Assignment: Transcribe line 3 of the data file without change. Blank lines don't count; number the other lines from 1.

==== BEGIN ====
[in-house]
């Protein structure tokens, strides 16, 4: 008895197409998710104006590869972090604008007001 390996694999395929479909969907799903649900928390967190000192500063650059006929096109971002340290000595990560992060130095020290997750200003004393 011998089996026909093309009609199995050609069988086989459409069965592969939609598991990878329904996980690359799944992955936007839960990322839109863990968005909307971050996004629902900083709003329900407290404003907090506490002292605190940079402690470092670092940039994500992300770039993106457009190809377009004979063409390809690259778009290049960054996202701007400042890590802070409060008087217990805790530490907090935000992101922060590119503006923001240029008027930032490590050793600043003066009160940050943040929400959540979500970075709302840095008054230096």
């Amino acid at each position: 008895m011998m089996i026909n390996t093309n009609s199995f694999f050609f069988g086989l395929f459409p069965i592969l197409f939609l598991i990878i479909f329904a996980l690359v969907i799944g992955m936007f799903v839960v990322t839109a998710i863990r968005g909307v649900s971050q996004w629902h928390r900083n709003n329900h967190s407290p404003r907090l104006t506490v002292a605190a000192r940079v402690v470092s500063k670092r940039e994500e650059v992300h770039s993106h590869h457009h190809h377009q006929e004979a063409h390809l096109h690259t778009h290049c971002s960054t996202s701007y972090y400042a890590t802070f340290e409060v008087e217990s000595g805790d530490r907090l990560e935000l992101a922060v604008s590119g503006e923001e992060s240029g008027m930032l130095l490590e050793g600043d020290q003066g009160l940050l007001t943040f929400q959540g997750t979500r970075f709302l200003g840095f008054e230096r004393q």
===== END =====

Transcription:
């Amino acid at each position: 008895m011998m089996i026909n390996t093309n009609s199995f694999f050609f069988g086989l395929f459409p069965i592969l197409f939609l598991i990878i479909f329904a996980l690359v969907i799944g992955m936007f799903v839960v990322t839109a998710i863990r968005g909307v649900s971050q996004w629902h928390r900083n709003n329900h967190s407290p404003r907090l104006t506490v002292a605190a000192r940079v402690v470092s500063k670092r940039e994500e650059v992300h770039s993106h590869h457009h190809h377009q006929e004979a063409h390809l096109h690259t778009h290049c971002s960054t996202s701007y972090y400042a890590t802070f340290e409060v008087e217990s000595g805790d530490r907090l990560e935000l992101a922060v604008s590119g503006e923001e992060s240029g008027m930032l130095l490590e050793g600043d020290q003066g009160l940050l007001t943040f929400q959540g997750t979500r970075f709302l200003g840095f008054e230096r004393q």